Gargash says restoration of full Iran ties 'embarrasses Doha'

Qatar's justification of the move is unconvincing, UAE Minister of State for Foreign Affairs says

FILE PHOTO: A view shows buildings at the Doha Cornich, Qatar, August 30, 2016.  REUTERS/Naseem Zeitoon/File Photo
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Qatar's decision to return its ambassador to Tehran "embarrasses Doha and reveals its political tactics", the UAE Minister of State for Foreign Affairs Dr Anwar Gargash said on Friday.

In a series of tweets, Dr Gargash also questioned the reasoning behind the move, which comes at a time when the UAE, Saudi Arabia, Bahrain and Egypt are boycotting Qatar over its closeness to Iran and its support for individuals and groups linked to extremism and terrorism.

He said Qatar’s decision to restore full diplomatic relations with Iran was accompanied by a “confused justification”.

Qatar’s "soverign decision should not be shy or confused, but it’s arrogance and adolescent behaviour makes it so”, he tweeted. "It's justification is not convincing."

Dr Gargash said the reference to the UAE’s trade relations with Iran to “justify the return of the Qatari ambassador disregards Iran's main interest in the Gulf which lies in Qatar’s gas fields”.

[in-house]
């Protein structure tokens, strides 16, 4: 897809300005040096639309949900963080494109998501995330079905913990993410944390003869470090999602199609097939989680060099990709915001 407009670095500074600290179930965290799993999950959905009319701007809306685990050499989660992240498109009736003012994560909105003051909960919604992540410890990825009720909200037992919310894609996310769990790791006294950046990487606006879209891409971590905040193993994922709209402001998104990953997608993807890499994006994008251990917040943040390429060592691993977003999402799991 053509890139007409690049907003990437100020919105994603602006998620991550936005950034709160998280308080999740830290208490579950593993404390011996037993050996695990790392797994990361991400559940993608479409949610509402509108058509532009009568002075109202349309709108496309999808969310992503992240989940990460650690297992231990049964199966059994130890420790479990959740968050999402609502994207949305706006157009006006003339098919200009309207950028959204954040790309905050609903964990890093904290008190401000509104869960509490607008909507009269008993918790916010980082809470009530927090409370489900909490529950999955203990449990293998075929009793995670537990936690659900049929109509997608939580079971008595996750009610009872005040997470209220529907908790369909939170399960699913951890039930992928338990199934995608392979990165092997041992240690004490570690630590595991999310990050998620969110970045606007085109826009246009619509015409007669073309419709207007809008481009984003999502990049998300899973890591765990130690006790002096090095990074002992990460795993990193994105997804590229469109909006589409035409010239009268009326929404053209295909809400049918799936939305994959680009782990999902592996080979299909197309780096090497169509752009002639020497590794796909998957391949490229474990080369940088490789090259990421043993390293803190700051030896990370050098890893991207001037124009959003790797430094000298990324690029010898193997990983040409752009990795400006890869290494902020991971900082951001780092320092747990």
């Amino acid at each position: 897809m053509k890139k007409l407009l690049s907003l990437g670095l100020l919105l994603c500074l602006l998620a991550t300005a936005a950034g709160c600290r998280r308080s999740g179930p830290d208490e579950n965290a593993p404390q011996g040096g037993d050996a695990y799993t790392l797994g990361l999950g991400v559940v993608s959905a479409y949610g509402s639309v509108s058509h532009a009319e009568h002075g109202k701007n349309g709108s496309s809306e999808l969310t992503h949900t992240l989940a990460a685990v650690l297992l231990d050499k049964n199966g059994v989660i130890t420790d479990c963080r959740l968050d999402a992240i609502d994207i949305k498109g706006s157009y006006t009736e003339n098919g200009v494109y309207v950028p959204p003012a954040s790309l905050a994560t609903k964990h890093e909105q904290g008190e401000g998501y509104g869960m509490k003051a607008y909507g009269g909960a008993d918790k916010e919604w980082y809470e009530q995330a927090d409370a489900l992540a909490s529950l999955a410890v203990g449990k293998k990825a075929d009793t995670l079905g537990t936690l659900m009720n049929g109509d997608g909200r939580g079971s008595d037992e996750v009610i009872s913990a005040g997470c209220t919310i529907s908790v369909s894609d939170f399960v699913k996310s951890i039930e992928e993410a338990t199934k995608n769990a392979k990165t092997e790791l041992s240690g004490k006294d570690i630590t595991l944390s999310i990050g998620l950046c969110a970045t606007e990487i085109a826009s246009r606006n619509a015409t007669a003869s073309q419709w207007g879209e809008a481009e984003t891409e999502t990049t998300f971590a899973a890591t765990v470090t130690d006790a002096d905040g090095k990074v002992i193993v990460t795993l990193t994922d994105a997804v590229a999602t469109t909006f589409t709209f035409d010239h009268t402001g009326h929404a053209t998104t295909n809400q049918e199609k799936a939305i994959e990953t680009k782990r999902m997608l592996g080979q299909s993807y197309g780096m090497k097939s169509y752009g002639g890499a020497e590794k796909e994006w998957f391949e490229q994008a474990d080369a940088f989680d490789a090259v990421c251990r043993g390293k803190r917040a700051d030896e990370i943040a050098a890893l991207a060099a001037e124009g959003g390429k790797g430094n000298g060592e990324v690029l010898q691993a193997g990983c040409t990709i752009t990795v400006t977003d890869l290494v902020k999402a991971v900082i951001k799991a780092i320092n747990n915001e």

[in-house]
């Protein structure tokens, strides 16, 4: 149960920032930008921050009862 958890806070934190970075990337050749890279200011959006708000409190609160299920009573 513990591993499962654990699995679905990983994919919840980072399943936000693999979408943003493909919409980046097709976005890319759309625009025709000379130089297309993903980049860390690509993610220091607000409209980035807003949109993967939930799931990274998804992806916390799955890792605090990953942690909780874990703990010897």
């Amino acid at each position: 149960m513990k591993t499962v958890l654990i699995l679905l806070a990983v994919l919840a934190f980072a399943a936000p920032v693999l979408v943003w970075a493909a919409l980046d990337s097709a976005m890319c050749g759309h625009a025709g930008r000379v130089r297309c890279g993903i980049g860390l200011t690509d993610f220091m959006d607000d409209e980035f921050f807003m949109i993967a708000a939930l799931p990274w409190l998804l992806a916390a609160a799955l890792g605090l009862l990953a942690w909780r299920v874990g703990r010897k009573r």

Qatar’s announced that its ambassador to Tehran would "return to resume his diplomatic duties" on its foreign ministry website on Thursday.

The Qatari decision was conveyed by foreign minister Sheikh Mohammed bin Abdulrahman Al Thani during a phone call with his Iranian counterpart Mohammad Javad Zarif to discuss "bilateral relations and means of boosting and developing them", Iranian foreign ministry spokesman Bahram Qassemi said.

"We welcome this measure by the Qatari government," Mr Qassemi said, according to the state-run IRNA news agency.

Qatar had withdrawn its ambassador early last year in a show of solidarity with Saudi Arabia, after two Saudi diplomatic posts in Iran were attacked during protests against the kingdom's execution of a prominent Shiite cleric.

However, the two countries maintained commercial ties, particularly their joint operation of the world's largest gas field, called the South Pars Field by Iran and the North Field by Qatar.

Since the diplomatic dispute with the quartet of Arab nations began in June, Iran has allowed Qatar's national carrier to use its airspace and sent fresh food supplies to Doha.